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Social media pushes commercial speech boundaries


Social media usage has exploded in recent years. Twitter, the tip of the social media spear, said recently it now has 175 million registered users and that 95 million tweets are sent each day.

The question then arises: Is what all those people are tweeting (or e-mailing, or Facebooking) about entirely their own business? Are these private channels of communication covered by the First Amendment, or are these venues the cyberworld version of the proverbial crowded theater, in which yelling “Fire!” is not protected free speech?

A lot depends on the content and origin of the message. It is those questions that have put the issue on the radar screens at the Federal Trade Commission (FTC). And how FTC chooses to move forward on the issue will have big implications for the natural products industry.

Issues surrounding what's said about products and their intended uses first cropped up in the pharmaceutical arena. The modern trend of using marketing dollars to communicate directly with patients has spilled over into the social media realm, where e-mail lists, Twitter accounts and patient groups have been used to promote off-label uses for drugs. The hard-to-answer question is whether the content of these messages arose spontaneously, or whether people are being paid by manufacturers to post their testimonials.  FTC has issued guidelines about commercial speech as it relates to bloggers and celebrity endorsements.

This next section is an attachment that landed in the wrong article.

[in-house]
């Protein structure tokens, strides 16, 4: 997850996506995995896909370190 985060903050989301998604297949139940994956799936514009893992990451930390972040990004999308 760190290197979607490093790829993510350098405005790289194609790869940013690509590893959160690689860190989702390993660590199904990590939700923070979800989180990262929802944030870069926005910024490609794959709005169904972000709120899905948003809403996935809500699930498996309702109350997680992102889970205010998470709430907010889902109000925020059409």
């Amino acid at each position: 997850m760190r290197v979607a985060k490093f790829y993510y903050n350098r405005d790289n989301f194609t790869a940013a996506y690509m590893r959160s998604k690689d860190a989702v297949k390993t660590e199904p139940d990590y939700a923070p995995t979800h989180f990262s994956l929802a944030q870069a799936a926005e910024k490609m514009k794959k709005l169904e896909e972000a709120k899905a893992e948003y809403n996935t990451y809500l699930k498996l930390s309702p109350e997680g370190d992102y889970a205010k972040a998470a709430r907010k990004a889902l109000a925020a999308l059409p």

“Once communication went from point to mass there was also an explosion of trying to reorder everything, and it challenged everyone’s ideas,” said Loren Israelsen, executive director of the United Natural Products Alliance. “What is free speech? What is commercial speech? I’m not sure where we end up because I think it’s evolving so fast that until we have a better idea of who is talking to whom we are not going to be able to figure out what the rules are around this.”

But in the anti-authoritarian world of social media, might some marketers challenge  FTC’s right to prevent them saying what they believe? Could possible FTC rules on social media usage be subject to a court challenge?

“That would seem inevitable to me,” Israelsen said. “I don’t think it’s ripe for the Supreme Court yet; that’s still a green banana. But I think at every level are people trying to figure out how to use it as a tool and how to protect yourself from it.”

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